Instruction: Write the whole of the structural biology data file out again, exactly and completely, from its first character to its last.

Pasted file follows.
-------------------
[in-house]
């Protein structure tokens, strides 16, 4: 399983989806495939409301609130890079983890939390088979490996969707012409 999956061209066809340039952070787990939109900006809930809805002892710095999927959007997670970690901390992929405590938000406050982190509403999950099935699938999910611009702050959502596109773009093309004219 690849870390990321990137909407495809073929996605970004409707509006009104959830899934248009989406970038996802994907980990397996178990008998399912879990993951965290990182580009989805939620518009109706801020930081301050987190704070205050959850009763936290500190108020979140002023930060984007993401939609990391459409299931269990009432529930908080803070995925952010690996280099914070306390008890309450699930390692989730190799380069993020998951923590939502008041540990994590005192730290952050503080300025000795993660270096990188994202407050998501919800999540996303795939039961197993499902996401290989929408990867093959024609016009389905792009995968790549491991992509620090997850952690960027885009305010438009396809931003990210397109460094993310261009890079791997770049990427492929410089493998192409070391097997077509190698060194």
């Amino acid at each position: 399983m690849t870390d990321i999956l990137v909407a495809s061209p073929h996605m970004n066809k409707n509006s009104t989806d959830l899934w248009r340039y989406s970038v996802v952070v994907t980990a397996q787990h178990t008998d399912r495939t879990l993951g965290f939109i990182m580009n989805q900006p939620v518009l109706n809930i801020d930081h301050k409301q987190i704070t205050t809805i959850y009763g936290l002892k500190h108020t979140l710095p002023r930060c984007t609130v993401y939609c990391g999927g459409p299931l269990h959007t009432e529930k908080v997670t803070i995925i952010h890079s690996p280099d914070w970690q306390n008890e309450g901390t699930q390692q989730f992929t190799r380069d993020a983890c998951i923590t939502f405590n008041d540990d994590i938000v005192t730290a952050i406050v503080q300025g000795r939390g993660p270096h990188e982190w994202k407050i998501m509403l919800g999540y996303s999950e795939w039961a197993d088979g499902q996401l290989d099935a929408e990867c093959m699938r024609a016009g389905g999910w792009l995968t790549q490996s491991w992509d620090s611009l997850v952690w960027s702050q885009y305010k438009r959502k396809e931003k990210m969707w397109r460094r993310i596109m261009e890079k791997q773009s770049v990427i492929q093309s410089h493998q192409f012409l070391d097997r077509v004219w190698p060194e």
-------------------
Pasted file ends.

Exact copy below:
[in-house]
């Protein structure tokens, strides 16, 4: 399983989806495939409301609130890079983890939390088979490996969707012409 999956061209066809340039952070787990939109900006809930809805002892710095999927959007997670970690901390992929405590938000406050982190509403999950099935699938999910611009702050959502596109773009093309004219 690849870390990321990137909407495809073929996605970004409707509006009104959830899934248009989406970038996802994907980990397996178990008998399912879990993951965290990182580009989805939620518009109706801020930081301050987190704070205050959850009763936290500190108020979140002023930060984007993401939609990391459409299931269990009432529930908080803070995925952010690996280099914070306390008890309450699930390692989730190799380069993020998951923590939502008041540990994590005192730290952050503080300025000795993660270096990188994202407050998501919800999540996303795939039961197993499902996401290989929408990867093959024609016009389905792009995968790549491991992509620090997850952690960027885009305010438009396809931003990210397109460094993310261009890079791997770049990427492929410089493998192409070391097997077509190698060194």
């Amino acid at each position: 399983m690849t870390d990321i999956l990137v909407a495809s061209p073929h996605m970004n066809k409707n509006s009104t989806d959830l899934w248009r340039y989406s970038v996802v952070v994907t980990a397996q787990h178990t008998d399912r495939t879990l993951g965290f939109i990182m580009n989805q900006p939620v518009l109706n809930i801020d930081h301050k409301q987190i704070t205050t809805i959850y009763g936290l002892k500190h108020t979140l710095p002023r930060c984007t609130v993401y939609c990391g999927g459409p299931l269990h959007t009432e529930k908080v997670t803070i995925i952010h890079s690996p280099d914070w970690q306390n008890e309450g901390t699930q390692q989730f992929t190799r380069d993020a983890c998951i923590t939502f405590n008041d540990d994590i938000v005192t730290a952050i406050v503080q300025g000795r939390g993660p270096h990188e982190w994202k407050i998501m509403l919800g999540y996303s999950e795939w039961a197993d088979g499902q996401l290989d099935a929408e990867c093959m699938r024609a016009g389905g999910w792009l995968t790549q490996s491991w992509d620090s611009l997850v952690w960027s702050q885009y305010k438009r959502k396809e931003k990210m969707w397109r460094r993310i596109m261009e890079k791997q773009s770049v990427i492929q093309s410089h493998q192409f012409l070391d097997r077509v004219w190698p060194e």